If there’s one thing that we can all agree upon, it’s that money is a crucial element of the world we live in today. Without money, one is unable to enjoy even the most basic of needs such as food, shelter and clothing. Truly, money is as weird as it is wonderful! Keeping this in mind, we thought it besst to review 24 of the weirdest currencies that man has used for trade over the years.
Salt is no doubt one of the oldest forms of currency in the world. At some point, it was so valuable that is was the main form of currency during the Middle Ages on the East African coast. Did you know that the word salary is actually derived from the Latin term salarium which means money used to buy salt? Creepy, right? 😉
During the Middle Ages, Italy was famous for using Parmesan cheese for nearly all of its financial operations.
What made it such a valuable commodity is the fact that the cheese took quite a long time to age, making it a great option for collateral with financiers.
Manchukuo Yuan Coins
During the height of Imperial Japan dominance, the Japanese forces used the Manchukuo Yuan as currency while controlling Manchuria. These particular coins were crafted from cardboard because metal was highly valuable during times of war.
There’s no dolphin that would want to come an inch near the Solomon Islands as their teeth are highly regarded as a form of currency.
In fact, you can purchase a bride there if you deliver 1000 dolphin teeth to the father of the bride. Sadly, this might mean giving 10 dolphins some serious dental operations. Yikes!
Rings and Jewelry
During the years when the Egyptian Empire was one of the most powerful states, jewelry was a common currency in the barter system of trade. In fact, they appeared to popularize the use of jewelry as an item of value.
In Central America, Cocoa beans were the main form of currency and were popular among the Mayans that traded them for food and clothing.
The Hungarian Pengo
As a result of economic turmoil in 1946, the Hungarian government printed the 100 quintillion Pengo note which amounted to $0.20 dollars!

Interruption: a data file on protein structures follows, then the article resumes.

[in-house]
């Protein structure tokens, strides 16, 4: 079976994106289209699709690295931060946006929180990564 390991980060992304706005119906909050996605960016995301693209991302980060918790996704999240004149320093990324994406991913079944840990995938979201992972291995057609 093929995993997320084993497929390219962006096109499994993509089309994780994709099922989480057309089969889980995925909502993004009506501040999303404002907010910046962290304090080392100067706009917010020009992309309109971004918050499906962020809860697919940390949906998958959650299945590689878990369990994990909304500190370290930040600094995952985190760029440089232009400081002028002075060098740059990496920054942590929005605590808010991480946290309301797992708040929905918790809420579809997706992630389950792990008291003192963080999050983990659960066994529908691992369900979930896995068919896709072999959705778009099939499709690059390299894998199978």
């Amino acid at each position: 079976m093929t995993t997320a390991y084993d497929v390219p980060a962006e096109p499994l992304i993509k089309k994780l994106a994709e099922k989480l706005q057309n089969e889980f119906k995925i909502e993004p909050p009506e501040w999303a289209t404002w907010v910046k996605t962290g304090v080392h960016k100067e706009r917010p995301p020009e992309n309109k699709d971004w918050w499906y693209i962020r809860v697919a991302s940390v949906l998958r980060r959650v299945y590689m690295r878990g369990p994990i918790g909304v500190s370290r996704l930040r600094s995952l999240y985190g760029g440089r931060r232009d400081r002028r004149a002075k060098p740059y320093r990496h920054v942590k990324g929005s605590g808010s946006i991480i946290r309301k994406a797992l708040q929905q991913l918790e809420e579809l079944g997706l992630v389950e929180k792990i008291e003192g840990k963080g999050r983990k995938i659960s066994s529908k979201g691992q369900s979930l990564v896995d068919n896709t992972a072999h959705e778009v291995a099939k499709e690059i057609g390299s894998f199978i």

In ancient Bafia Culture, Potato Mashers were considered valuable currency and you could even get yourself a bride with thirty potato mashers.
In the early to mid 1600s, Tulips became a sensation in Holland and the price rose to ridiculous height to the point that you could use tulips to buy land, farms, and a house!
The Tugrik Record-a-Coin
In 2007, the Mongolian government released the 500 Tugrik Coin which has a photo of former President John F. Kennedy on one of its sides.
Bronze knives were some of the earliest forms of Chinese currency some 2500 years ago.
Lobi iron snakes were used for barter trade by the Ancient Lobi people of Ghana.
German Wooden Notes
After the first World War, Germany was broke and had to use bank notes crafted from wood. The notes were infamously named negeld notes which meant not of gold.
These x-shaped crosses were considered a form of currency and barter trade by traders and inhabitants of the region of Katanga in the Democratic Republic of Congo
Zaire Cut-Out Bills
After Joseph Sese SekoMobutu was overthrown, the DRC government opted to save on printing costs by simply eliminating the face of the dictator from the notes.
Squirrel pellets were used as currency by Russia during the Middle Ages.
Palau Holy Water Coins
In 2007, the government of Palau minted a silver dollar coin that was embedded with a vile containing Holy Water.
This 8-ton stones are an important source of currency in the Micronesian island of Yep.
It wasn’t until the 20th Century that Fijian Islands opted to phase out whale teeth as a form of currency to buy virtually anything from the mainland.
Fijian $7 Note
The Fijian government printed the odd seven dollar note to pay tribute to the Olympic Team that bagged a gold medal at the Olympic Games in Rio de Janeiro.
Western African blacksmiths crafted Kissi pennies in ancient times as a form of currency.
From the 9th to the 20th Century, tea bricks were used extensively as a means of barter trade in China, Russia, Turkmenistan, Tibet, Serbia and Mongolia.
World’s Tiniest Currency
It measures 4mm in diameter, and is known as the Quarter Silver ‘tara’ of Vijayanagar.
Most Expensive Legal Tender
Crafted purely from refined gold, the One Million Dollar Canadian coin is the most expensive legal tender in the world and it weighs an impressive 220 pounds. If you put that into perspective, that’s the average weight of a hefty man!